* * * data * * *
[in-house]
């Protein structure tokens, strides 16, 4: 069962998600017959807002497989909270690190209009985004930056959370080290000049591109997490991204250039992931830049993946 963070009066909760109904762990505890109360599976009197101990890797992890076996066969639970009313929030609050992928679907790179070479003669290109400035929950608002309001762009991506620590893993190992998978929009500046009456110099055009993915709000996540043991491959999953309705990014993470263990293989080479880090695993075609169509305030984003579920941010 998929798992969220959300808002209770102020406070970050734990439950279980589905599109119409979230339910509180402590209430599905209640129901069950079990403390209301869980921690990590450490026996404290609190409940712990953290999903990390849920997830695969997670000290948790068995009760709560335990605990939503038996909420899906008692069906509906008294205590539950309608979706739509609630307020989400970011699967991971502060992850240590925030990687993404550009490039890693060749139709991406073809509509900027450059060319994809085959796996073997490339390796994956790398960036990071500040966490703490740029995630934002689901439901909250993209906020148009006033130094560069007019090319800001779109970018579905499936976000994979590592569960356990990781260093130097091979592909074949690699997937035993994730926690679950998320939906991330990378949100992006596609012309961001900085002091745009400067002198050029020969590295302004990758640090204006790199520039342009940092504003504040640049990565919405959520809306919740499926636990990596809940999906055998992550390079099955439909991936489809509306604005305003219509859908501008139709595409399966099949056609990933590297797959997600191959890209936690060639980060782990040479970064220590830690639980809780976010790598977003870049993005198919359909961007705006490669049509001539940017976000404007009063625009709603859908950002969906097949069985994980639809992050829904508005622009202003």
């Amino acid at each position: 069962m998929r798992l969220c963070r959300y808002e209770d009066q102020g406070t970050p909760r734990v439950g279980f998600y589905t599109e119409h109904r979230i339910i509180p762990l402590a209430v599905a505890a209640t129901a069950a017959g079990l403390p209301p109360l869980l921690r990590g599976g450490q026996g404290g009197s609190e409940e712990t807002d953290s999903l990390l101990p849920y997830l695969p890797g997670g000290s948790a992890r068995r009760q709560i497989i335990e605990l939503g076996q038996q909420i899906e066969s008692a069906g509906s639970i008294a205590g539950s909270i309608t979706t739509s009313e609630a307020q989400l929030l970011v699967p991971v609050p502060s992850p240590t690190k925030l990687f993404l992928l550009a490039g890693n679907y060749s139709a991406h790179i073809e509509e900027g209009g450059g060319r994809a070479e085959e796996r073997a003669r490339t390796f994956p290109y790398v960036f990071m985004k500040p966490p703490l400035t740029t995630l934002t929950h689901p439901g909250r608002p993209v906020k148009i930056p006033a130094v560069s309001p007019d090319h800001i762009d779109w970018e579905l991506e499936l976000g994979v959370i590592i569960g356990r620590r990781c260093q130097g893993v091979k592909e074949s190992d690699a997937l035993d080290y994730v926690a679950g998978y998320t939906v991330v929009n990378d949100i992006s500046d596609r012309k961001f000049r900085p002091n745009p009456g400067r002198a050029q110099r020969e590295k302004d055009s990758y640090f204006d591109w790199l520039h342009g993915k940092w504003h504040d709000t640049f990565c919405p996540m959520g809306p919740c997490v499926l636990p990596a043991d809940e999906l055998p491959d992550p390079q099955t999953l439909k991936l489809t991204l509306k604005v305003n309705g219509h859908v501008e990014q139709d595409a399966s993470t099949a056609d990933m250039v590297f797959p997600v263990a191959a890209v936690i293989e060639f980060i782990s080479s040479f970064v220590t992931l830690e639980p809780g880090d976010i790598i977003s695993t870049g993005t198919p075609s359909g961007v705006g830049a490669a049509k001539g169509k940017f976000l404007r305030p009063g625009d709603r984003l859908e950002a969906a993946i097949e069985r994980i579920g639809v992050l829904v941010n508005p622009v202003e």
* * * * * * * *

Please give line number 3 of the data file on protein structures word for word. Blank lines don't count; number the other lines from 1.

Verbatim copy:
């Amino acid at each position: 069962m998929r798992l969220c963070r959300y808002e209770d009066q102020g406070t970050p909760r734990v439950g279980f998600y589905t599109e119409h109904r979230i339910i509180p762990l402590a209430v599905a505890a209640t129901a069950a017959g079990l403390p209301p109360l869980l921690r990590g599976g450490q026996g404290g009197s609190e409940e712990t807002d953290s999903l990390l101990p849920y997830l695969p890797g997670g000290s948790a992890r068995r009760q709560i497989i335990e605990l939503g076996q038996q909420i899906e066969s008692a069906g509906s639970i008294a205590g539950s909270i309608t979706t739509s009313e609630a307020q989400l929030l970011v699967p991971v609050p502060s992850p240590t690190k925030l990687f993404l992928l550009a490039g890693n679907y060749s139709a991406h790179i073809e509509e900027g209009g450059g060319r994809a070479e085959e796996r073997a003669r490339t390796f994956p290109y790398v960036f990071m985004k500040p966490p703490l400035t740029t995630l934002t929950h689901p439901g909250r608002p993209v906020k148009i930056p006033a130094v560069s309001p007019d090319h800001i762009d779109w970018e579905l991506e499936l976000g994979v959370i590592i569960g356990r620590r990781c260093q130097g893993v091979k592909e074949s190992d690699a997937l035993d080290y994730v926690a679950g998978y998320t939906v991330v929009n990378d949100i992006s500046d596609r012309k961001f000049r900085p002091n745009p009456g400067r002198a050029q110099r020969e590295k302004d055009s990758y640090f204006d591109w790199l520039h342009g993915k940092w504003h504040d709000t640049f990565c919405p996540m959520g809306p919740c997490v499926l636990p990596a043991d809940e999906l055998p491959d992550p390079q099955t999953l439909k991936l489809t991204l509306k604005v305003n309705g219509h859908v501008e990014q139709d595409a399966s993470t099949a056609d990933m250039v590297f797959p997600v263990a191959a890209v936690i293989e060639f980060i782990s080479s040479f970064v220590t992931l830690e639980p809780g880090d976010i790598i977003s695993t870049g993005t198919p075609s359909g961007v705006g830049a490669a049509k001539g169509k940017f976000l404007r305030p009063g625009d709603r984003l859908e950002a969906a993946i097949e069985r994980i579920g639809v992050l829904v941010n508005p622009v202003e």